Monday, March 11, 2013

Sizing A Circulator Just Takes Some Math

The dictionary defines a system as a group of interacting, interrelated, or interdependent elements forming a complex whole. When designing and installing a hydronic heating system, we are in fact creating a group of elements that interact, that are interrelated and are interdependent, and they do form a very complex whole that is designed to keep people comfortable while minimizing energy usage. The system’s relative success or failure depends on how well these elements work together to perform the system’s stated function. The definition of hydronics is the science of transferring a definitive amount of BTUs from a source device to a heat transfer device and back via the movement of water or solution thereof. A key component of a modern hydronic system is the circulator and its main function is to move heated water (BTU/HR) through a distribution system (the radiators) and back.

It’s important to remember than when sizing a circulator, you do not need to take into account the height of the building.  The physical height of the building does NOT equal the feet of head. As part of defining a circulator as opposed to a pump is the fact that we are in a closed loop system versus an open system which has to over come static head as well as pressure drop. Examples of this would be a well or a sump pump system. The circulator does not need to lift the water to the top of the building due to the simple fact that what goes up must come down.  The circulator doesn’t have to lift the water to the upper floors – the weight of the water coming back down the return side is a counterbalance. Think of the circulator as the motor on a Ferris wheel.  The motor doesn’t have to lift the weight of the people up – there are people on the other side of the wheel coming back down. All it has to do is overcome the friction loss of the bearing assemblies in the wheel.  A circulator doesn’t have to lift the water – it only has to overcome the friction loss – or head loss – of the system.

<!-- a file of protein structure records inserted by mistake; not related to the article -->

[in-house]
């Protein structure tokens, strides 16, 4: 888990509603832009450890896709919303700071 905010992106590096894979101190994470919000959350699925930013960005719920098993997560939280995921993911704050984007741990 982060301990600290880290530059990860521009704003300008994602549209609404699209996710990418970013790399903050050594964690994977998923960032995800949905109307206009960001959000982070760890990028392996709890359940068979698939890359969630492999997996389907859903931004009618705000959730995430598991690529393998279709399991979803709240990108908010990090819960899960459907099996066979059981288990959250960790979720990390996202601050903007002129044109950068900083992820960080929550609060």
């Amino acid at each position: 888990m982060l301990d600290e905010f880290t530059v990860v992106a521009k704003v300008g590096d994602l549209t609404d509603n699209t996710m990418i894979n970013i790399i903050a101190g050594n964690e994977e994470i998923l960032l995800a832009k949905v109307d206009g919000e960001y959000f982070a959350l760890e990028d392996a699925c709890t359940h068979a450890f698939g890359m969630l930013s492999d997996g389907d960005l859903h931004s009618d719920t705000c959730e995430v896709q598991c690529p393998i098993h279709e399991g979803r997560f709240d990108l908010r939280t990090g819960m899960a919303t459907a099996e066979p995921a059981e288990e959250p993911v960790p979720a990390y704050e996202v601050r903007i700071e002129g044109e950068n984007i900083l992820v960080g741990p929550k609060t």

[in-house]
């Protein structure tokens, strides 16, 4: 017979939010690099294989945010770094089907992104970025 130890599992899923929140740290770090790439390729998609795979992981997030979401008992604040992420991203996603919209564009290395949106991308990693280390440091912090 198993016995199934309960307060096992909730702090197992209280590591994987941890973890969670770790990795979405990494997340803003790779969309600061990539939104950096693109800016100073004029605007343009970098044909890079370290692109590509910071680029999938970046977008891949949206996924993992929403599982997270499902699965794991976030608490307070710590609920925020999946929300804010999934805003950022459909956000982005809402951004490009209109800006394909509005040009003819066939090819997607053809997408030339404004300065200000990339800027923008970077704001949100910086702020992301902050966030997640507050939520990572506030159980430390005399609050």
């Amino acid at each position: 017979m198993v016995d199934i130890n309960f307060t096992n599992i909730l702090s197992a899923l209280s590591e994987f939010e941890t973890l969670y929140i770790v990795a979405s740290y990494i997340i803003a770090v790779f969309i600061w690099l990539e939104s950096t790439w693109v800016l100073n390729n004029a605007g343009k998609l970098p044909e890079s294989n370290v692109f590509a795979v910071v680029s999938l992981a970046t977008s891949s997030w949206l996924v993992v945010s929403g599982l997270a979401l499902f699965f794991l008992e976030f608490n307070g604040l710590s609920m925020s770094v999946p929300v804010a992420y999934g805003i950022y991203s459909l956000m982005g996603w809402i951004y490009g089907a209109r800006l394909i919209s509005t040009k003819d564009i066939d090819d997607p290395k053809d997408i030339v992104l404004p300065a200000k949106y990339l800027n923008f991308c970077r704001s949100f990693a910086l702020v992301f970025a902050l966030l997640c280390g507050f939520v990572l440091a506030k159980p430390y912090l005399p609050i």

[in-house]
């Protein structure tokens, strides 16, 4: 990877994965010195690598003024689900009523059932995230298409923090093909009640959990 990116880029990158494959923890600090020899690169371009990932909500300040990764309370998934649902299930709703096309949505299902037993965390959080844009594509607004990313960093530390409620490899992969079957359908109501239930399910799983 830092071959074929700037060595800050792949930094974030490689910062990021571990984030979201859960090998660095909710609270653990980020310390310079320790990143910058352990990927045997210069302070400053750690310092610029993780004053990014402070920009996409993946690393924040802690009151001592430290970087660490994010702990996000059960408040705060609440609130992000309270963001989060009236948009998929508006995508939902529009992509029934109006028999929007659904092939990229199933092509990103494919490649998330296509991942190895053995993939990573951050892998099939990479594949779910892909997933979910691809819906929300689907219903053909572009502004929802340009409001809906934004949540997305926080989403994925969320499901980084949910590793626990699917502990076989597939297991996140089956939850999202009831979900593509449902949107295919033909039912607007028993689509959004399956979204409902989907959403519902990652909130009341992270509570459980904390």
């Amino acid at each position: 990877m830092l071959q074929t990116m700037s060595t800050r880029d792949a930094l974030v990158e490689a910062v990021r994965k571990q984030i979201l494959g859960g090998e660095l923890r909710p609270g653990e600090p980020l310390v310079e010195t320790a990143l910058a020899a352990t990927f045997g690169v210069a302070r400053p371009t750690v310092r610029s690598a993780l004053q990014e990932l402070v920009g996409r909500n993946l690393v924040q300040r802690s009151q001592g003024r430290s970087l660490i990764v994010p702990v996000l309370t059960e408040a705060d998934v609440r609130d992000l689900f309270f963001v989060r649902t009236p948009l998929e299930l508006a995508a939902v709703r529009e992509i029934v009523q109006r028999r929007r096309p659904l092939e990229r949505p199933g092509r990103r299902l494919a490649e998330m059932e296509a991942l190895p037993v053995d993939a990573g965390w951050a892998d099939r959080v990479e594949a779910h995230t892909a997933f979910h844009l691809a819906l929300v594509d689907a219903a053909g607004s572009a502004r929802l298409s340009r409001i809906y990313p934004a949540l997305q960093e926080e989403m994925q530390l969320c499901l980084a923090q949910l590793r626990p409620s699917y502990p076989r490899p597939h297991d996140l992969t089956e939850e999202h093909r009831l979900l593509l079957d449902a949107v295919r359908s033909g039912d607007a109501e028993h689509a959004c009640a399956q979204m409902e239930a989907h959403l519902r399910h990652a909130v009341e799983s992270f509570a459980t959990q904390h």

All piping systems impart friction loss on the fluid in the system, and understanding this is key to making sure your hydronic system functions properly. If you do the math, calculating the flow requirements for circulator is pretty simple - it's basic arithmetic. Calculating the "other" half - head pressure (or friction loss) - is a little tougher. Use the Universal Hydronics formula to determine how much flow the circulator has to be capable of.

GPM = BTUH ÷ ΔT x 500

GPM is gallons per minute. BTUH is the calculated system load. ΔT is the temperature difference across the system at design conditions and we use 20° F for our systems. 500 is a constant - it is the weight of a gallon of water (8.33 lbs.) times 60 minutes. When we have determined the load of the system all we need to do then is to divide by 10,000 (20 x 500) and we have our GPM requirement for the circulator. As an example, let’s say we are zoning with circulators and have a 30,000 BTU zone of baseboard or 50 feet of element. When we divide the 30,000 by 10,000 we determine a flow rate of 3 gallons per minute.